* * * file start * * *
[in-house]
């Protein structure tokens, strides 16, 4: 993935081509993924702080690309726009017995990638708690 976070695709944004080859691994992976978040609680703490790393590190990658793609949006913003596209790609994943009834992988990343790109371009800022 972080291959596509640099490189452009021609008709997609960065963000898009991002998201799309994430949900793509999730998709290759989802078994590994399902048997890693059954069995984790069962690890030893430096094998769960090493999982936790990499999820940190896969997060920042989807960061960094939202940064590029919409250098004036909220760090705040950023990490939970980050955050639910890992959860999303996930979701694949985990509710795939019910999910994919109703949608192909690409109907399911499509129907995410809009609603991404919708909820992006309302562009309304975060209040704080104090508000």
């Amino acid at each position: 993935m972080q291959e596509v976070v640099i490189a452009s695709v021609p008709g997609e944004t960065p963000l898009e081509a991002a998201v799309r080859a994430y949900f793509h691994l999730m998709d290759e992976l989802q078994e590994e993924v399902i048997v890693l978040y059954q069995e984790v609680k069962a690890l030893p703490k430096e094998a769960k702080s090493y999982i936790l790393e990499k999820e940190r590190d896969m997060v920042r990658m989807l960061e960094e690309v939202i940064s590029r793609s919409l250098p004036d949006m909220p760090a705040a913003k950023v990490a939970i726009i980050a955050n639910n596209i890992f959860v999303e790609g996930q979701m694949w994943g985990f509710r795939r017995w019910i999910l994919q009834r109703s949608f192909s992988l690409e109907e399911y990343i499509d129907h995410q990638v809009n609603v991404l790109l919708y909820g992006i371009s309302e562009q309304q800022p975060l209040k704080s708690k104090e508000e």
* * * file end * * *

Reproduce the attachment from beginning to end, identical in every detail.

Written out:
[in-house]
């Protein structure tokens, strides 16, 4: 993935081509993924702080690309726009017995990638708690 976070695709944004080859691994992976978040609680703490790393590190990658793609949006913003596209790609994943009834992988990343790109371009800022 972080291959596509640099490189452009021609008709997609960065963000898009991002998201799309994430949900793509999730998709290759989802078994590994399902048997890693059954069995984790069962690890030893430096094998769960090493999982936790990499999820940190896969997060920042989807960061960094939202940064590029919409250098004036909220760090705040950023990490939970980050955050639910890992959860999303996930979701694949985990509710795939019910999910994919109703949608192909690409109907399911499509129907995410809009609603991404919708909820992006309302562009309304975060209040704080104090508000």
């Amino acid at each position: 993935m972080q291959e596509v976070v640099i490189a452009s695709v021609p008709g997609e944004t960065p963000l898009e081509a991002a998201v799309r080859a994430y949900f793509h691994l999730m998709d290759e992976l989802q078994e590994e993924v399902i048997v890693l978040y059954q069995e984790v609680k069962a690890l030893p703490k430096e094998a769960k702080s090493y999982i936790l790393e990499k999820e940190r590190d896969m997060v920042r990658m989807l960061e960094e690309v939202i940064s590029r793609s919409l250098p004036d949006m909220p760090a705040a913003k950023v990490a939970i726009i980050a955050n639910n596209i890992f959860v999303e790609g996930q979701m694949w994943g985990f509710r795939r017995w019910i999910l994919q009834r109703s949608f192909s992988l690409e109907e399911y990343i499509d129907h995410q990638v809009n609603v991404l790109l919708y909820g992006i371009s309302e562009q309304q800022p975060l209040k704080s708690k104090e508000e």